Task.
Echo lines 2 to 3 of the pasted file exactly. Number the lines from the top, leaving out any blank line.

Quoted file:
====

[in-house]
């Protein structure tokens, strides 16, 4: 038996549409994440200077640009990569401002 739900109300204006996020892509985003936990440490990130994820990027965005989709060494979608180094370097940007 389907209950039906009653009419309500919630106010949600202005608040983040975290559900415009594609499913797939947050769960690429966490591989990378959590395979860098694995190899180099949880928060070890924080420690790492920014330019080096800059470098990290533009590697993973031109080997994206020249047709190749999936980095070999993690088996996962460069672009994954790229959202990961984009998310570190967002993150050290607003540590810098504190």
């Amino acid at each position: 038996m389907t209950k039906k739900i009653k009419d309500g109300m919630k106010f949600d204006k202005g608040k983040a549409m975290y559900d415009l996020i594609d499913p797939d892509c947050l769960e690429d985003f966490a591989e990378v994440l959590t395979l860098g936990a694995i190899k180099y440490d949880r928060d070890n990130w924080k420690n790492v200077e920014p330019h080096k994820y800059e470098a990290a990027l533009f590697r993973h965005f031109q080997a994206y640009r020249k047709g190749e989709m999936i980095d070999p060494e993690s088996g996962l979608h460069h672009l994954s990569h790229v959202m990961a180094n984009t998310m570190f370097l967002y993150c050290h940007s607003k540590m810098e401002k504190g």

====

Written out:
């Protein structure tokens, strides 16, 4: 038996549409994440200077640009990569401002 739900109300204006996020892509985003936990440490990130994820990027965005989709060494979608180094370097940007 389907209950039906009653009419309500919630106010949600202005608040983040975290559900415009594609499913797939947050769960690429966490591989990378959590395979860098694995190899180099949880928060070890924080420690790492920014330019080096800059470098990290533009590697993973031109080997994206020249047709190749999936980095070999993690088996996962460069672009994954790229959202990961984009998310570190967002993150050290607003540590810098504190």
């Amino acid at each position: 038996m389907t209950k039906k739900i009653k009419d309500g109300m919630k106010f949600d204006k202005g608040k983040a549409m975290y559900d415009l996020i594609d499913p797939d892509c947050l769960e690429d985003f966490a591989e990378v994440l959590t395979l860098g936990a694995i190899k180099y440490d949880r928060d070890n990130w924080k420690n790492v200077e920014p330019h080096k994820y800059e470098a990290a990027l533009f590697r993973h965005f031109q080997a994206y640009r020249k047709g190749e989709m999936i980095d070999p060494e993690s088996g996962l979608h460069h672009l994954s990569h790229v959202m990961a180094n984009t998310m570190f370097l967002y993150c050290h940007s607003k540590m810098e401002k504190g």